Seafood Trade and the Environment:
Balancing a Shrinking Resource
The question arises: even if seafood demand remains moderately strong, will current stocks be able to feed a growing world population?
In a recent Washington Post article ("Today's Catch - and Tomorrow's," Outlook section, Sunday, March 20, 1994), Jessica Mathews, a senior fellow at the Council on Foreign Relations, argues that 13 of 17 major species worldwide are depleted or in serious decline. The other four are fully exploited, or overexploited. Since 1989, she states, the global fish harvest has been dropping, despite intense effort (and the use of improved technology).
The picture painted by Mathews is bleak indeed: "The catch of 9 of the 12 Atlantic groundfish stocks has collapsed. The take of such species as cod, haddock and flounder is down by 70 to 85 percent. Clam and oyster catches are down by half. Pacific salmon are nearing commercial or biological extinction."
Only rigorous fisheries management, say Mathews and others, can save the stocks. But with world population expected to double by 2035, even brilliant and downright harsh fisheries management will have a tough time preserving stocks and providing seafood to a hungry world. At present seafood accounts for about one-sixth of the world's animal protein, protein which is in short supply - or at least widely unavailable - given that some 800 million people are malnourished.
In addition to concerns about food, there are also other environmental issues which relate to trade agreements such as GATT, according to policy expert Peter Brown, of the University of Maryland's School of Public Affairs.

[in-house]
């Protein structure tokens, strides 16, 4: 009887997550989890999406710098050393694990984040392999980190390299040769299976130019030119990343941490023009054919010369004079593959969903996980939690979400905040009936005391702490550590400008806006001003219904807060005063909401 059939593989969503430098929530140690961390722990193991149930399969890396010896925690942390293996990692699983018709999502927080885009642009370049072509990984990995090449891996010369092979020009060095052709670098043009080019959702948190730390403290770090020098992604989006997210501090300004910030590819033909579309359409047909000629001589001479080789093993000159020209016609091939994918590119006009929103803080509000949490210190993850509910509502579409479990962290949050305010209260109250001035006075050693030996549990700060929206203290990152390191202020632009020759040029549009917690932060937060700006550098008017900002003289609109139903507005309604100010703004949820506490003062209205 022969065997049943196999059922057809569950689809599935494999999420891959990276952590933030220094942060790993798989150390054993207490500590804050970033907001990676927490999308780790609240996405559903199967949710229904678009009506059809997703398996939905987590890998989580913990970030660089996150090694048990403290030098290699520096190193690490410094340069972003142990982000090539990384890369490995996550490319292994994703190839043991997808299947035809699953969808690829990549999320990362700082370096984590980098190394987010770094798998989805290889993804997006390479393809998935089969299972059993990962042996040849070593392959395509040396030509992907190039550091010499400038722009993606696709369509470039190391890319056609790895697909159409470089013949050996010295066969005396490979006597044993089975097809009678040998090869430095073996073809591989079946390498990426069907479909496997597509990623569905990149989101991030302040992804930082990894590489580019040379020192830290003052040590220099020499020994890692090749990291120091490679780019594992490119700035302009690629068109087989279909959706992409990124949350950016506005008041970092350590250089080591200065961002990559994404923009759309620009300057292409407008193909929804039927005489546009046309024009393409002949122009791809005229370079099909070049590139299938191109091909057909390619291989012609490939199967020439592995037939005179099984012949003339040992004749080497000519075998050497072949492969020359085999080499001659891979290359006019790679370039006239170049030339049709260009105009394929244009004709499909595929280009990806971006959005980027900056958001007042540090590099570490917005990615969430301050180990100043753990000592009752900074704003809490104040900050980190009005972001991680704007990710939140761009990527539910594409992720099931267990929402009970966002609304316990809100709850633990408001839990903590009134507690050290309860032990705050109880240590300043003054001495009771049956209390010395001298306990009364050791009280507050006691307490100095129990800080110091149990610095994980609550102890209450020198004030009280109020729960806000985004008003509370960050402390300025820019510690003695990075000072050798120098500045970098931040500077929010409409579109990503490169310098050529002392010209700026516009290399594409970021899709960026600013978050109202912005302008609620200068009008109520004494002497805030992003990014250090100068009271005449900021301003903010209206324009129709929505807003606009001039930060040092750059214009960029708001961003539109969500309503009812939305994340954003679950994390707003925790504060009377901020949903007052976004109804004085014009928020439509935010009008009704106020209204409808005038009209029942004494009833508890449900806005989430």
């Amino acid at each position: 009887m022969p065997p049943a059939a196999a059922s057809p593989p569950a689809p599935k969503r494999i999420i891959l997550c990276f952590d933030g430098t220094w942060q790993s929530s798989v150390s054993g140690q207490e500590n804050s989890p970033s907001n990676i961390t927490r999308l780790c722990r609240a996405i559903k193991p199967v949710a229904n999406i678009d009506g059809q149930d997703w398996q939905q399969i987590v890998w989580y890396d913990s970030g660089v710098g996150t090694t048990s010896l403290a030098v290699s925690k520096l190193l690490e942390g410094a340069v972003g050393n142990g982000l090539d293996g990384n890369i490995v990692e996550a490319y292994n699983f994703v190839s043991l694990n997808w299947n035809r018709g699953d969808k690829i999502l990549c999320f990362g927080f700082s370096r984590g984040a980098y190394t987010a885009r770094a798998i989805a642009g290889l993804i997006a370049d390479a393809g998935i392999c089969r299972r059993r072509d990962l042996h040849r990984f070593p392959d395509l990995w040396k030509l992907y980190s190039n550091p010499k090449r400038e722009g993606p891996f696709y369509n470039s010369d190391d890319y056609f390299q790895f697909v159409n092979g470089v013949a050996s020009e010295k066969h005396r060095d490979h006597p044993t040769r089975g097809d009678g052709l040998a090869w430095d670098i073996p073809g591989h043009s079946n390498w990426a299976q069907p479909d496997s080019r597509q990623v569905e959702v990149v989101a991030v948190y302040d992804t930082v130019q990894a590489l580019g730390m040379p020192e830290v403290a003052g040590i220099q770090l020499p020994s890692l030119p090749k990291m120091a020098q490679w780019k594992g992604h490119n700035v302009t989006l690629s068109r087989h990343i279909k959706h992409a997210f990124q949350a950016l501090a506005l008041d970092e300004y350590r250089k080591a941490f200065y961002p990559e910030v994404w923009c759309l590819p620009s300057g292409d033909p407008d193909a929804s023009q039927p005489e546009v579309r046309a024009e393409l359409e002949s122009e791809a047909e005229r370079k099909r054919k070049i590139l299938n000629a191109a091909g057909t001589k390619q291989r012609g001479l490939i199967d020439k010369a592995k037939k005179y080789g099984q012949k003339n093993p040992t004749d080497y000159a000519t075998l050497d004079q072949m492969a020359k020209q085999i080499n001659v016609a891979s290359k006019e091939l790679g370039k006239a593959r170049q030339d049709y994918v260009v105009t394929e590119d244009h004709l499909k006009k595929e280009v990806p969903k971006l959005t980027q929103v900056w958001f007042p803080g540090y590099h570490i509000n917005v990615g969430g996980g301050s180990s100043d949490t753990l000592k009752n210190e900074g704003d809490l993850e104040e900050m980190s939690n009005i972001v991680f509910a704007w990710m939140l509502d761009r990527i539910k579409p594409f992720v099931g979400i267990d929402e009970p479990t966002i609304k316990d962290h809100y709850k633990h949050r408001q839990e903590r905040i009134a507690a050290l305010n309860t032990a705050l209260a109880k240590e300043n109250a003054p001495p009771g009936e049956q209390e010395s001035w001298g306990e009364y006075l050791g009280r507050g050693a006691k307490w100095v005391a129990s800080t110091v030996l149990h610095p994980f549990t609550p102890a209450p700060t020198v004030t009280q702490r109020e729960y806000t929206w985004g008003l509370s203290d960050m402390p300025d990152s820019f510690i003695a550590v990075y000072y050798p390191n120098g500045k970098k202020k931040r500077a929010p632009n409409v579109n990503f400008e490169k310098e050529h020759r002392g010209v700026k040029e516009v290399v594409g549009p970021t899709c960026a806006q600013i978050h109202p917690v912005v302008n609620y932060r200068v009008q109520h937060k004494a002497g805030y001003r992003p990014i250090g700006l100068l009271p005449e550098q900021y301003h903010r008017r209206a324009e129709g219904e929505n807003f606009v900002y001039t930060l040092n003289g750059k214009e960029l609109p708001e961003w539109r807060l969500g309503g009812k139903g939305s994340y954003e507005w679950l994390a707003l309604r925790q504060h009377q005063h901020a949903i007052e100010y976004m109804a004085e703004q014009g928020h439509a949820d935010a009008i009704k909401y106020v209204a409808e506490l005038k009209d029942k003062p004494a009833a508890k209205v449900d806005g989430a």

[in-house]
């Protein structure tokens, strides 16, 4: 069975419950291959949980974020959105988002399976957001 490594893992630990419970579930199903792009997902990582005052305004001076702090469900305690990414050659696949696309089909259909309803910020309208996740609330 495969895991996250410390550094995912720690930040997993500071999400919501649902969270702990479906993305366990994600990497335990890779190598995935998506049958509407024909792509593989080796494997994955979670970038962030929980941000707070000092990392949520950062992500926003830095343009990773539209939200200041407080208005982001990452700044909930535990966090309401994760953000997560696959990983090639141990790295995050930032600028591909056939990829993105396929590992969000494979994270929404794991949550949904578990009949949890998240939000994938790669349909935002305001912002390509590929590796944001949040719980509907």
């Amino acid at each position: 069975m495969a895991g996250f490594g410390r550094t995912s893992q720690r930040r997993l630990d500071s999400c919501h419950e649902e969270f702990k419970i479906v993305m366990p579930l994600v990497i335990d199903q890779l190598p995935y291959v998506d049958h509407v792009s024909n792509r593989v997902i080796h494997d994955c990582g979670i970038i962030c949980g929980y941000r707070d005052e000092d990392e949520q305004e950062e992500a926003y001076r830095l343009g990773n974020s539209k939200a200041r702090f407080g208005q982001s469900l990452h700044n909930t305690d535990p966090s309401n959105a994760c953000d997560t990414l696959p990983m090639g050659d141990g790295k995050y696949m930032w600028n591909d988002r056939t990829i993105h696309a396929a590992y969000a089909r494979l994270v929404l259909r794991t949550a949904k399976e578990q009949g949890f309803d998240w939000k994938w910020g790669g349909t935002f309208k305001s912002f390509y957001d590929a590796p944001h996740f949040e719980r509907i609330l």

"I don't agree with the world view of which this [trade agreement] is the progeny," Brown says. GATT, according to Brown, places too much emphasis on the old "neoclassical" approach to economics, an approach that has often led us to overexploit natural resources such as fish stocks. GATT, according to Brown, may actually hurt our efforts to address pressing environmental questions.
"Take the tuna controversy," Brown says. In that case the U.S. said that it would no longer import tuna from Mexico, because current fishing practices were inadvertently killing large numbers of porpoises. Mexico complained, through the GATT mechanism, that this constituted a "restraint to trade." Mexico won that round, according to Brown.
The impact of such policies, Brown says, is also apparent in other areas, such as the reforestation program underway in Canada. According to Brown, the U.S. objected that Canada's reforestation efforts constituted an unfair government subsidy to that nation's timber industry. And, he says, the U.S. won.
"The GATT," Brown says, "can potentially interfere with the 'carrots and sticks' we might otherwise use to affect policy, including environmental policy."
We may not, Brown worries, be able to guide the behavior of nations, in the interest of "ecological preservation and stability." Trade agreements like GATT, he argues, may have effects we never intended.